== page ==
If you spend the time making your characters unique and believable, they will all influence their fights in different ways. Here are some questions to ask yourself when writing a sword fight with your characters.

  1. What’s the character’s skill with their weapon? This includes their background and training, but also the ease of use with their weapon (i.e., wielding a cumbersome weapon is more difficult than a knife).
  2. What’s the character’s mindset? Are they desperate? Focused? Confident? Scared? Do they even want to be in this fight in the first place? A character’s current emotions will always have an impact on their actions.
  3. What’s at stake? We established this in the previous section. Now connect the stakes to your character’s actions. The way you write a practice duel is much different from a fight to save the entire world, and a flirtatious play fight between two highly skilled warriors is even more different.
  4. What have they learned? Stories are all about characters overcoming their obstacles—normally in a positive way to become a better version of themselves, though not always. Make sure to weave what they’ve learned into later sword fights to demonstrate those changes.

If you can answer these questions, you’re already writing a more effective sword fight. These are also the first melee fight-specific elements to our equation, but we have some more coming up.

3. The weapons used in the fight

Fights with melee weapons are visceral, brutal, and intimate. Unlike firefights with guns or two wizards hurling magic at one another, you’re up close and personal in a sword fight. 

On top of that, the weapons your characters use will—like the characters themselves—influence your fight scene.

Let’s take a look at some of the ways different weapons are wielded, how they do damage, and the ways they influence your fight scene. Again, not an exhaustive list (because there are a lot of weapons out there).

  • Swords: Used for hacking, slashing, and stabbing, swords are one- or two-handed weapons that can be quick or heavy.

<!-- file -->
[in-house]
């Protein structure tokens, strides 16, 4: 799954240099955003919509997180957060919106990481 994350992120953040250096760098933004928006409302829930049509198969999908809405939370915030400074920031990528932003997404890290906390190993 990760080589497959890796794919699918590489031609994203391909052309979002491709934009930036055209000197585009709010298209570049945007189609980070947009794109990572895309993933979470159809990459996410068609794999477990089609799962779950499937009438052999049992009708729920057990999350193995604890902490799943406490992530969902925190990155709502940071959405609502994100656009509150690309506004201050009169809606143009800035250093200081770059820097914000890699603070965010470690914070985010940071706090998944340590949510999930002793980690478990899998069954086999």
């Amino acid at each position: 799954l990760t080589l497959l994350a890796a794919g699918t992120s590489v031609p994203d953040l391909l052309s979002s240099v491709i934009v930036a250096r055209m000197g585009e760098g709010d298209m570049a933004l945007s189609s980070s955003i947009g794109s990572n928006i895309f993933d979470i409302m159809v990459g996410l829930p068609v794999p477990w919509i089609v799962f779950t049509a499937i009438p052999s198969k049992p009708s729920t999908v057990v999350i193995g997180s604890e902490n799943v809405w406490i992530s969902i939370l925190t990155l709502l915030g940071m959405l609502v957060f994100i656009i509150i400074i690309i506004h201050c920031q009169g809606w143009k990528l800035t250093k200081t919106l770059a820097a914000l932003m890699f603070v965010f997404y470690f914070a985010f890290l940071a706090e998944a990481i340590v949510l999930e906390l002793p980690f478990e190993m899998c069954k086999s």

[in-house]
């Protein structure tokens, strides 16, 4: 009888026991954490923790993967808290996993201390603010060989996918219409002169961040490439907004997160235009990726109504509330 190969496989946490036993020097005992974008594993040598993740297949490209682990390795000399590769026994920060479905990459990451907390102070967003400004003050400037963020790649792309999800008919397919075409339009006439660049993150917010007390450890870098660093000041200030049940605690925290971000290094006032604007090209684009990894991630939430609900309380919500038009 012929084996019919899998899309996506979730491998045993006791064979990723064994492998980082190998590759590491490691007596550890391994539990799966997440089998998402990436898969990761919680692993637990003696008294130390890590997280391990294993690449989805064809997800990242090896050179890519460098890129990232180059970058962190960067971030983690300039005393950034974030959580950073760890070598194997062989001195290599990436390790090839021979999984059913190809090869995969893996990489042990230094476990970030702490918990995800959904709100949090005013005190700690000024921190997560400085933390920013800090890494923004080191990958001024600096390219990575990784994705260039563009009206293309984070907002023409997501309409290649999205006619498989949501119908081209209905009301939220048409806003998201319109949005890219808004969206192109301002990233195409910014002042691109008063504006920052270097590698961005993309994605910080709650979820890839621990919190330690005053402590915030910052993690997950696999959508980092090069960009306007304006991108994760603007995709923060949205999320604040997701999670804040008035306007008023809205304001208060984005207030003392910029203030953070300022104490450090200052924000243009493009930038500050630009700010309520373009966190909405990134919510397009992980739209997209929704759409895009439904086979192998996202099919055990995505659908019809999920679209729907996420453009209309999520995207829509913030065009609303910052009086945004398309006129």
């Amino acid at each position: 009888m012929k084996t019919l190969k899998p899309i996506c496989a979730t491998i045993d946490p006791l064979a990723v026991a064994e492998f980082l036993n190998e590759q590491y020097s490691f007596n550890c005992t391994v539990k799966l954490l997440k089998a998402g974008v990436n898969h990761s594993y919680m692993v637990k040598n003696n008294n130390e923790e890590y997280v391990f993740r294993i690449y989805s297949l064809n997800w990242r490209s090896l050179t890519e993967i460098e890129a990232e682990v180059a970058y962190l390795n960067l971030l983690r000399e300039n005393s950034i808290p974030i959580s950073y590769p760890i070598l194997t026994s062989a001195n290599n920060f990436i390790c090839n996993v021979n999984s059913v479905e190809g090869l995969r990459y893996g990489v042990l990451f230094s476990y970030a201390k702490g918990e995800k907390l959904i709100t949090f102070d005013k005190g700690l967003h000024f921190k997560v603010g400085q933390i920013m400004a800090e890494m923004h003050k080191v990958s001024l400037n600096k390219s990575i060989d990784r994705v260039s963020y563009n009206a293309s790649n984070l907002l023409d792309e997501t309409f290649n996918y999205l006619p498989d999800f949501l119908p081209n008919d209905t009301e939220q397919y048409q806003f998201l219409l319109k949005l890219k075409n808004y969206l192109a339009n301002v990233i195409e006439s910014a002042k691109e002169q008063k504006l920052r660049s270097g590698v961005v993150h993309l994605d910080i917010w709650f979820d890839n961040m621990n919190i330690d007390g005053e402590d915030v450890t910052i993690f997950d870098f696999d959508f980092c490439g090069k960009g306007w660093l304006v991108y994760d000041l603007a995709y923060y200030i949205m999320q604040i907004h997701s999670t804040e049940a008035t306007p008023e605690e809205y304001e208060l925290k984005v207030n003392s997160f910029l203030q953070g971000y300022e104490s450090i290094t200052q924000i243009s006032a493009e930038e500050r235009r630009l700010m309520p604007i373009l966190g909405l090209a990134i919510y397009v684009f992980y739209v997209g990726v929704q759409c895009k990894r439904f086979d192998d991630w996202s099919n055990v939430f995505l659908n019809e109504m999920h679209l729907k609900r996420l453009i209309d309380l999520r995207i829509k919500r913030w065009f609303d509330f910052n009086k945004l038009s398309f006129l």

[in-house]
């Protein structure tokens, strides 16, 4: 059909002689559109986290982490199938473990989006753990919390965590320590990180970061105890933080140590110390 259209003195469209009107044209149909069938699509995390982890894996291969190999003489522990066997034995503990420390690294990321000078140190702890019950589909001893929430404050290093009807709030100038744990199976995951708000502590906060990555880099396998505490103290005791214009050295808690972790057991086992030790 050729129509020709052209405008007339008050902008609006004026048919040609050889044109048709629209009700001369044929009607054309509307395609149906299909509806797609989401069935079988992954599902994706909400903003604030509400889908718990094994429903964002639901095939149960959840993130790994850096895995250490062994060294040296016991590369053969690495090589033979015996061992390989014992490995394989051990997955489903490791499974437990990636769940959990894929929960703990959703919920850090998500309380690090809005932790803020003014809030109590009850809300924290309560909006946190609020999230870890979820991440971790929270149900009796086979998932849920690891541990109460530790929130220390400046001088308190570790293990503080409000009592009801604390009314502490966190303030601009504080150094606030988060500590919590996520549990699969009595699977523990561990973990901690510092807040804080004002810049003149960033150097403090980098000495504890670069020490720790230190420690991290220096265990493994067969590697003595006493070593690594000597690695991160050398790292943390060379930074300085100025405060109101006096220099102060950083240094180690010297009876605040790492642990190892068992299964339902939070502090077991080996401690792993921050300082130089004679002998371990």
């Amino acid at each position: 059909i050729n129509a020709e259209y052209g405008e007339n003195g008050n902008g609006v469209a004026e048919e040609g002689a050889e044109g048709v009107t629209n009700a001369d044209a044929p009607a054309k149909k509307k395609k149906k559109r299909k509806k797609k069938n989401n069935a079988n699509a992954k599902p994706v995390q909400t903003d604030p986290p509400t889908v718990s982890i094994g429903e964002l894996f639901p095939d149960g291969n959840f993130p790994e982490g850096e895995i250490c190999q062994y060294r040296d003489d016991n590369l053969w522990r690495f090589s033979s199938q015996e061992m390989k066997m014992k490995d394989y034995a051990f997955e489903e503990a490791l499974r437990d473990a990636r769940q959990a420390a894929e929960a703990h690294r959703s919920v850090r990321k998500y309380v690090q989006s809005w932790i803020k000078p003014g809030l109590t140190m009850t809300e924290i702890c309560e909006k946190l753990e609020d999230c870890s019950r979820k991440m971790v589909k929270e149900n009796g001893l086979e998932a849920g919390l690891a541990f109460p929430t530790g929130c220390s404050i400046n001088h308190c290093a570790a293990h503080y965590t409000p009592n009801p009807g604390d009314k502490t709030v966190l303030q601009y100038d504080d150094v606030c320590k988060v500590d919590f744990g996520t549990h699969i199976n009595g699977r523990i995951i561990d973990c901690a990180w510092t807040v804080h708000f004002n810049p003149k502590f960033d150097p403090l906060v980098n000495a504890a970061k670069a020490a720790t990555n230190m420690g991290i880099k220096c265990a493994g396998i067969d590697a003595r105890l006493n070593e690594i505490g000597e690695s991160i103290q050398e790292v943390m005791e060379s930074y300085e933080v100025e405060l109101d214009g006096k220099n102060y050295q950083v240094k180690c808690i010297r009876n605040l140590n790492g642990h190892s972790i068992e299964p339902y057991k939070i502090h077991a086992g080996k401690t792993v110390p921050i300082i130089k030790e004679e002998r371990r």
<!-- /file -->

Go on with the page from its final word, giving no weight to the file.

• Knives and daggers: Small, one-handed blades that are easy to conceal and are used to stab or slash.
  • Axes: Generally heavier than similarly sized swords, axes are used for chopping and can be one- or two-handed.
  • Blunt weapons: This category includes maces, hammers, and anything else that doesn’t have a point or edge. Instead, the weight and force of these weapons breaks, crushes, and shatters the enemy.
  • Polearms: Larger weapons wielded with two hands, these weapons are shafts with a weaponized head, ranging from axes (like a halberd), warhammers, spears, and more.
  • Ranged weapons: Think about ways ranged weapons can influence a sword fight, whether those be bows, throwing weapons, or firearms.

While my high school teachers have forbidden me from ever using Wikipedia as a reference, there is a great list of medieval weapons over there you can use to inspire your weapon choices. Click here to check it out.

4. The moves used in the fight

Remember how I mentioned that the general populous doesn’t engage in sword combat much these days? Yes, it’s still a good thing. But it means our concept of how sword fights actually happen is influenced almost entirely by media: books, movies, video games, and more. 

So, without that real-life experience, we need to really focus on the physical moves of our fight scenes with swords or other weapons.

How realistic do you want to be?

First things first, you must decide how realistic you want your combat to be. In a lot of fantasy novels, swordplay is made out to be graceful, choreographed, and almost poetic. In fact, it was R.A. Salvatore’s descriptions of dance-like sword fights that got me into writing in the first place.

Real melee combat isn’t like that at all. Real sword fights are quick, bloody, and graceless. This is especially true for armored combatants. Just skim through this video from the International Medieval Combat Federation to see how clunky and in-your-face sword fights actually are.

When it comes to writing, neither option is “right,” only right for you.

So figure out which end of the sword fight spectrum you want to write: the more fluid, fantasy style or the grittier, more realistic style.

Do some research